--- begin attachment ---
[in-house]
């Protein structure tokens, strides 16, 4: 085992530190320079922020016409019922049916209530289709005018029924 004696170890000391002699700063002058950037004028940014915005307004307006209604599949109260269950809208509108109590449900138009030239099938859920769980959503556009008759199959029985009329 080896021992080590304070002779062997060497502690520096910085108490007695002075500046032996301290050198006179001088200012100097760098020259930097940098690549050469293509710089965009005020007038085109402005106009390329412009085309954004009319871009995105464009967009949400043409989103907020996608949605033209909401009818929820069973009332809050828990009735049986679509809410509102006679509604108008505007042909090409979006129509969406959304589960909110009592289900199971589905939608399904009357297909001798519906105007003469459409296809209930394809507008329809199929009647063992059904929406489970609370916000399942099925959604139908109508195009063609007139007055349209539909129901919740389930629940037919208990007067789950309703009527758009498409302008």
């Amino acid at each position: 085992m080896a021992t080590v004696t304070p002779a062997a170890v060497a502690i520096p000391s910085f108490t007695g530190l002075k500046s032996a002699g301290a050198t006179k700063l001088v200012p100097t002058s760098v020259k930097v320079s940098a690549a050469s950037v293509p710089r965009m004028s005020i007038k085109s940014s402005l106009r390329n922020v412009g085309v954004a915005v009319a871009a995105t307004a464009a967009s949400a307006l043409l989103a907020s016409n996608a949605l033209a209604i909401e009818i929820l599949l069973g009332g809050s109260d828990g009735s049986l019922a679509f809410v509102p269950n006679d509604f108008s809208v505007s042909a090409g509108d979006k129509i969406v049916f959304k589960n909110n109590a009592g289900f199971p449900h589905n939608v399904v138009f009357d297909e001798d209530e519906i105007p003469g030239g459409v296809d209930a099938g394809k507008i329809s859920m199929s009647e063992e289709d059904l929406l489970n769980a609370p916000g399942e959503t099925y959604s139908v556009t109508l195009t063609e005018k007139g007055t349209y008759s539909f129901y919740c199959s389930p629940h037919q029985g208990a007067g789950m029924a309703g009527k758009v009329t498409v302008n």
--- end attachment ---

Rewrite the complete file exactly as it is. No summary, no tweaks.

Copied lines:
[in-house]
């Protein structure tokens, strides 16, 4: 085992530190320079922020016409019922049916209530289709005018029924 004696170890000391002699700063002058950037004028940014915005307004307006209604599949109260269950809208509108109590449900138009030239099938859920769980959503556009008759199959029985009329 080896021992080590304070002779062997060497502690520096910085108490007695002075500046032996301290050198006179001088200012100097760098020259930097940098690549050469293509710089965009005020007038085109402005106009390329412009085309954004009319871009995105464009967009949400043409989103907020996608949605033209909401009818929820069973009332809050828990009735049986679509809410509102006679509604108008505007042909090409979006129509969406959304589960909110009592289900199971589905939608399904009357297909001798519906105007003469459409296809209930394809507008329809199929009647063992059904929406489970609370916000399942099925959604139908109508195009063609007139007055349209539909129901919740389930629940037919208990007067789950309703009527758009498409302008």
């Amino acid at each position: 085992m080896a021992t080590v004696t304070p002779a062997a170890v060497a502690i520096p000391s910085f108490t007695g530190l002075k500046s032996a002699g301290a050198t006179k700063l001088v200012p100097t002058s760098v020259k930097v320079s940098a690549a050469s950037v293509p710089r965009m004028s005020i007038k085109s940014s402005l106009r390329n922020v412009g085309v954004a915005v009319a871009a995105t307004a464009a967009s949400a307006l043409l989103a907020s016409n996608a949605l033209a209604i909401e009818i929820l599949l069973g009332g809050s109260d828990g009735s049986l019922a679509f809410v509102p269950n006679d509604f108008s809208v505007s042909a090409g509108d979006k129509i969406v049916f959304k589960n909110n109590a009592g289900f199971p449900h589905n939608v399904v138009f009357d297909e001798d209530e519906i105007p003469g030239g459409v296809d209930a099938g394809k507008i329809s859920m199929s009647e063992e289709d059904l929406l489970n769980a609370p916000g399942e959503t099925y959604s139908v556009t109508l195009t063609e005018k007139g007055t349209y008759s539909f129901y919740c199959s389930p629940h037919q029985g208990a007067g789950m029924a309703g009527k758009v009329t498409v302008n």